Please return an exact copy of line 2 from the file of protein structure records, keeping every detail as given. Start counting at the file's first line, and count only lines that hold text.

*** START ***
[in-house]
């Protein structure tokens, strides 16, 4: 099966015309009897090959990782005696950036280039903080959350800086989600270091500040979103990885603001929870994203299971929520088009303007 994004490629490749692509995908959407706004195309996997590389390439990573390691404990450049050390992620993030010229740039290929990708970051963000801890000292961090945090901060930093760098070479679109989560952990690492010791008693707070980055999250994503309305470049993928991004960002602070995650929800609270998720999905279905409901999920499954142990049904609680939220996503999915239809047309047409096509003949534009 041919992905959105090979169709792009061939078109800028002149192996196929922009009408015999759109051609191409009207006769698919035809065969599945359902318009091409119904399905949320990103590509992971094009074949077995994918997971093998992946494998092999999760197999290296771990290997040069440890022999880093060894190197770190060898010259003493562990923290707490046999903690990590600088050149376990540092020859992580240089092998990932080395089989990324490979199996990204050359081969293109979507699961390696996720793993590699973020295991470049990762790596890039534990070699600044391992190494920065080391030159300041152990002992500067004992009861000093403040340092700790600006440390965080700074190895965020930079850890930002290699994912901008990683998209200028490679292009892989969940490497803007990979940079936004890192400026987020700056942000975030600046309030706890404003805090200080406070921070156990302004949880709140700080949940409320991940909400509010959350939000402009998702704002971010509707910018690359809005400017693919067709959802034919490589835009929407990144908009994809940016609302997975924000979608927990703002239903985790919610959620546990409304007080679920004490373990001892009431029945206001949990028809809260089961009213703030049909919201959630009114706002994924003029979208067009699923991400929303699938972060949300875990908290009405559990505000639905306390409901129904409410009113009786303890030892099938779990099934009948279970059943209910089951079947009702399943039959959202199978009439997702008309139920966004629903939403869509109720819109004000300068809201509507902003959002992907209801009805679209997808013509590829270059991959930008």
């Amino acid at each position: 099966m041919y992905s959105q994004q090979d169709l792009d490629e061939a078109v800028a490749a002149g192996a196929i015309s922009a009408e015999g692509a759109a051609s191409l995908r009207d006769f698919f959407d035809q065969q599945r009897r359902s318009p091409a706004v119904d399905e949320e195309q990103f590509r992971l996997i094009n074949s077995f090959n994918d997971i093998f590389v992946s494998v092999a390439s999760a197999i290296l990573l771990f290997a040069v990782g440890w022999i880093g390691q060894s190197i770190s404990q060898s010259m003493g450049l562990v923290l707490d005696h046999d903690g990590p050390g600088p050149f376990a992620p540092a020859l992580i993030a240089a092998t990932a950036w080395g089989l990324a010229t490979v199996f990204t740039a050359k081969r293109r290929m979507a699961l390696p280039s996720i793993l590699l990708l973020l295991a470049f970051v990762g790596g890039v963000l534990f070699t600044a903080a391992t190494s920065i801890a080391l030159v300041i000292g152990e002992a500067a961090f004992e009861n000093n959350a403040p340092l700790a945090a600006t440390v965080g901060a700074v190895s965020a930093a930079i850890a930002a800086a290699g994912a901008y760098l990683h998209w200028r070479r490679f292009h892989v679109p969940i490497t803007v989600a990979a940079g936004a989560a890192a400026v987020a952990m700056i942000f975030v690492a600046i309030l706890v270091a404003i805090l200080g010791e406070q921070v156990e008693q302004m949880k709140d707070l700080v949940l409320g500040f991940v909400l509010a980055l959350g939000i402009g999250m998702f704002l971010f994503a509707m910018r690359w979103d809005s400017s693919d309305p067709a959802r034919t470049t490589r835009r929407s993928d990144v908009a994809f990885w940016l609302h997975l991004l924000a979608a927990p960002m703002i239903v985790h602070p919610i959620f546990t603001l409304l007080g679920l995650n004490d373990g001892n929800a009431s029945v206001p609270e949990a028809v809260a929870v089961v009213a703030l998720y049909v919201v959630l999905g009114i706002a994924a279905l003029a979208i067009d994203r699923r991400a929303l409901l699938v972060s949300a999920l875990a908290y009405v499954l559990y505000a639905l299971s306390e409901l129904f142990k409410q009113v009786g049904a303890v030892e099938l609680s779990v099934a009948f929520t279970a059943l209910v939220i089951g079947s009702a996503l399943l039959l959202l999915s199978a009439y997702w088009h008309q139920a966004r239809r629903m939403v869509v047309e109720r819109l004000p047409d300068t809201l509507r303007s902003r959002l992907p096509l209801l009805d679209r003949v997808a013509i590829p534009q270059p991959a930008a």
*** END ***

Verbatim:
């Protein structure tokens, strides 16, 4: 099966015309009897090959990782005696950036280039903080959350800086989600270091500040979103990885603001929870994203299971929520088009303007 994004490629490749692509995908959407706004195309996997590389390439990573390691404990450049050390992620993030010229740039290929990708970051963000801890000292961090945090901060930093760098070479679109989560952990690492010791008693707070980055999250994503309305470049993928991004960002602070995650929800609270998720999905279905409901999920499954142990049904609680939220996503999915239809047309047409096509003949534009 041919992905959105090979169709792009061939078109800028002149192996196929922009009408015999759109051609191409009207006769698919035809065969599945359902318009091409119904399905949320990103590509992971094009074949077995994918997971093998992946494998092999999760197999290296771990290997040069440890022999880093060894190197770190060898010259003493562990923290707490046999903690990590600088050149376990540092020859992580240089092998990932080395089989990324490979199996990204050359081969293109979507699961390696996720793993590699973020295991470049990762790596890039534990070699600044391992190494920065080391030159300041152990002992500067004992009861000093403040340092700790600006440390965080700074190895965020930079850890930002290699994912901008990683998209200028490679292009892989969940490497803007990979940079936004890192400026987020700056942000975030600046309030706890404003805090200080406070921070156990302004949880709140700080949940409320991940909400509010959350939000402009998702704002971010509707910018690359809005400017693919067709959802034919490589835009929407990144908009994809940016609302997975924000979608927990703002239903985790919610959620546990409304007080679920004490373990001892009431029945206001949990028809809260089961009213703030049909919201959630009114706002994924003029979208067009699923991400929303699938972060949300875990908290009405559990505000639905306390409901129904409410009113009786303890030892099938779990099934009948279970059943209910089951079947009702399943039959959202199978009439997702008309139920966004629903939403869509109720819109004000300068809201509507902003959002992907209801009805679209997808013509590829270059991959930008």